Sentence Examples with the word astonish

It would astonish you to see how many words she learns in an hour in this pleasant manner.

The quality and varieties of textiles and pottery astonish the collector.

The mass of information contained in so small a space, the clearness and accuracy of the details, the immense amount of life which is breathed into the whole, astonish the reader, when he reflects that this colossal task was accomplished by one man, for his collaborator Kolsegg merely filled up his plan with regard to part of the east coast, a district with which Ari in his western home at Stad was little familiar.

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He had never danced like that in Moscow and would even have considered such a very free and easy manner improper and in bad form, but here he felt it incumbent on him to astonish them all by something unusual, something they would have to accept as the regular thing in the capital though new to them in the provinces.

If I should attempt to tell how I have desired to spend my life in years past, it would probably surprise those of my readers who are somewhat acquainted with its actual history; it would certainly astonish those who know nothing about it.

On one point, however, this description was not accurate; Russia sulked so far as Austria was concerned, for she could not forget that the emperor Francis Joseph, by his wavering and unfriendly conduct towards her during the Crimean War, had ill repaid her assistance to the Habsburg Monarchy in 1849, and had fulfilled the cynical prediction of Prince Schwarzenberg that his country would astonish the world by her ingratitude.

But Count Rostopchin, who now taunted those who left Moscow and now had the government offices removed; now distributed quite useless weapons to the drunken rabble; now had processions displaying the icons, and now forbade Father Augustin to remove icons or the relics of saints; now seized all the private carts in Moscow and on one hundred and thirty-six of them removed the balloon that was being constructed by Leppich; now hinted that he would burn Moscow and related how he had set fire to his own house; now wrote a proclamation to the French solemnly upbraiding them for having destroyed his Orphanage; now claimed the glory of having hinted that he would burn Moscow and now repudiated the deed; now ordered the people to catch all spies and bring them to him, and now reproached them for doing so; now expelled all the French residents from Moscow, and now allowed Madame Aubert-Chalme (the center of the whole French colony in Moscow) to remain, but ordered the venerable old postmaster Klyucharev to be arrested and exiled for no particular offense; now assembled the people at the Three Hills to fight the French and now, to get rid of them, handed over to them a man to be killed and himself drove away by a back gate; now declared that he would not survive the fall of Moscow, and now wrote French verses in albums concerning his share in the affair--this man did not understand the meaning of what was happening but merely wanted to do something himself that would astonish people, to perform some patriotically heroic feat; and like a child he made sport of the momentous, and unavoidable event-- the abandonment and burning of Moscow--and tried with his puny hand now to speed and now to stay the enormous, popular tide that bore him along with it.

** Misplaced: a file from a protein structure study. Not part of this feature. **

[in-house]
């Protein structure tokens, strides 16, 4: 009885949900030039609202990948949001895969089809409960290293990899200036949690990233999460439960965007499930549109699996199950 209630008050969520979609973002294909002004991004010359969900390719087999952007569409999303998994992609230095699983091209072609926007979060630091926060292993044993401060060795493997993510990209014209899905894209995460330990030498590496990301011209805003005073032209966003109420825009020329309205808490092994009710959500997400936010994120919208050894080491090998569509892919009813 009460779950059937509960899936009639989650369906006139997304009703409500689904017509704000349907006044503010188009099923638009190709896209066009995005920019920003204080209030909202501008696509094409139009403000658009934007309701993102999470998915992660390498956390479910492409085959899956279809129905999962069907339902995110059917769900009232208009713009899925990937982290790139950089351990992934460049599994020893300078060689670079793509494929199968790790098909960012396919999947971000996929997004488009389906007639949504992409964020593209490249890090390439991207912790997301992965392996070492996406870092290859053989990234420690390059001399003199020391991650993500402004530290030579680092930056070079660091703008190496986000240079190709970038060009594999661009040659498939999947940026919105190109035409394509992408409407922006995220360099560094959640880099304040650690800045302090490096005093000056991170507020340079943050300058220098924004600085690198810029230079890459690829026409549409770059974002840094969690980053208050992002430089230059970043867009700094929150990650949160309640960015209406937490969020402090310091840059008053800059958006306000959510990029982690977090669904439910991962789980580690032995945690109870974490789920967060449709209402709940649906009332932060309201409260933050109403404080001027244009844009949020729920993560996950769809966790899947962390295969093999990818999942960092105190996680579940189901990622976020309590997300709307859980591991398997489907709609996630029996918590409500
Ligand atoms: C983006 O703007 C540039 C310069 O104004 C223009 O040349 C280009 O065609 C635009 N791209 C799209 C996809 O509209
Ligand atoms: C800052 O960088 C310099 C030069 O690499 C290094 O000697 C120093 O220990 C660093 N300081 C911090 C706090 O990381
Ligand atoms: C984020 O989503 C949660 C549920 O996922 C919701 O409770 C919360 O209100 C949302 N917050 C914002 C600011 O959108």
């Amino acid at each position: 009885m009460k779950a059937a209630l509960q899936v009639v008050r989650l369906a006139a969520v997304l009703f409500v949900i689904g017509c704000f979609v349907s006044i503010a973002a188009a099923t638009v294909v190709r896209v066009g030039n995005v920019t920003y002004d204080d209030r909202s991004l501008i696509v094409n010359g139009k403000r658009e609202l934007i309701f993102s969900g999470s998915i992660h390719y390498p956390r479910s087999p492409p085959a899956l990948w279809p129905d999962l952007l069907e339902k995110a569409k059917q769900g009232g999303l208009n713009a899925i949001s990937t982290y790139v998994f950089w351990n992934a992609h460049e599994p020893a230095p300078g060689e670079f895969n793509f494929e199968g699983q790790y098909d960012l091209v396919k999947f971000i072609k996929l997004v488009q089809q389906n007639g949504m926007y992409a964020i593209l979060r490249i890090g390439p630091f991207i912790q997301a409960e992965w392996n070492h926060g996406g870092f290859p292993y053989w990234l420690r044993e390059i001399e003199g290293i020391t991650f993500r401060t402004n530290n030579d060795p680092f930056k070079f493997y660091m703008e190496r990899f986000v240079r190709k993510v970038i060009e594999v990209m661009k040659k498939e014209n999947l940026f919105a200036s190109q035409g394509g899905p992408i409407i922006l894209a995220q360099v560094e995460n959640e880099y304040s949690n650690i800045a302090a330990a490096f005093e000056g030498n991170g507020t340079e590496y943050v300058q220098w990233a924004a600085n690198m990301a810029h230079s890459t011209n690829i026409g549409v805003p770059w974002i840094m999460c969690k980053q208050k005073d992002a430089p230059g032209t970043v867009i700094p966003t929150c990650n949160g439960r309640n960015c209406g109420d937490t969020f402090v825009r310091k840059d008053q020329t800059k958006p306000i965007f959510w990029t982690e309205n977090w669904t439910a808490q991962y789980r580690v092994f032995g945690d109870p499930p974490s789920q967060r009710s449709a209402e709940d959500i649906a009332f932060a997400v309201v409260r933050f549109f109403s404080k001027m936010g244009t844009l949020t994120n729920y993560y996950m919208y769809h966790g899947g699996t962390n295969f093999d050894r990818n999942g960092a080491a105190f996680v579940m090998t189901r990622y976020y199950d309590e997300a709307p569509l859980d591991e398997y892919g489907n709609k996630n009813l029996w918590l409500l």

When early in the 16th century the Spaniards found their way from the West India Islands to this part of the mainland of America, they discovered not rude and simple tribes like the islanders of the Antilles, but nations with armies, official administrators, courts of justice, high agriculture and mechanical arts, and, what struck the white men especially, stone buildings whose architecture and sculpture were often of dimensions and elaborateness to astonish the builders and sculptors of Europe.

Whatever opinion may be held as to the orthodoxy of the seven articles of the Anabaptists, the vehemence with which they were opposed, and the epithets of abuse which were heaped upon the unfortunate sect that maintained them, cannot fail to astonish those used to toleration.

But to the generals, especially the foreign ones in the Russian army, who wished to distinguish themselves, to astonish somebody, and for some reason to capture a king or a duke--it seemed that now--when any battle must be horrible and senseless--was the very time to fight and conquer somebody.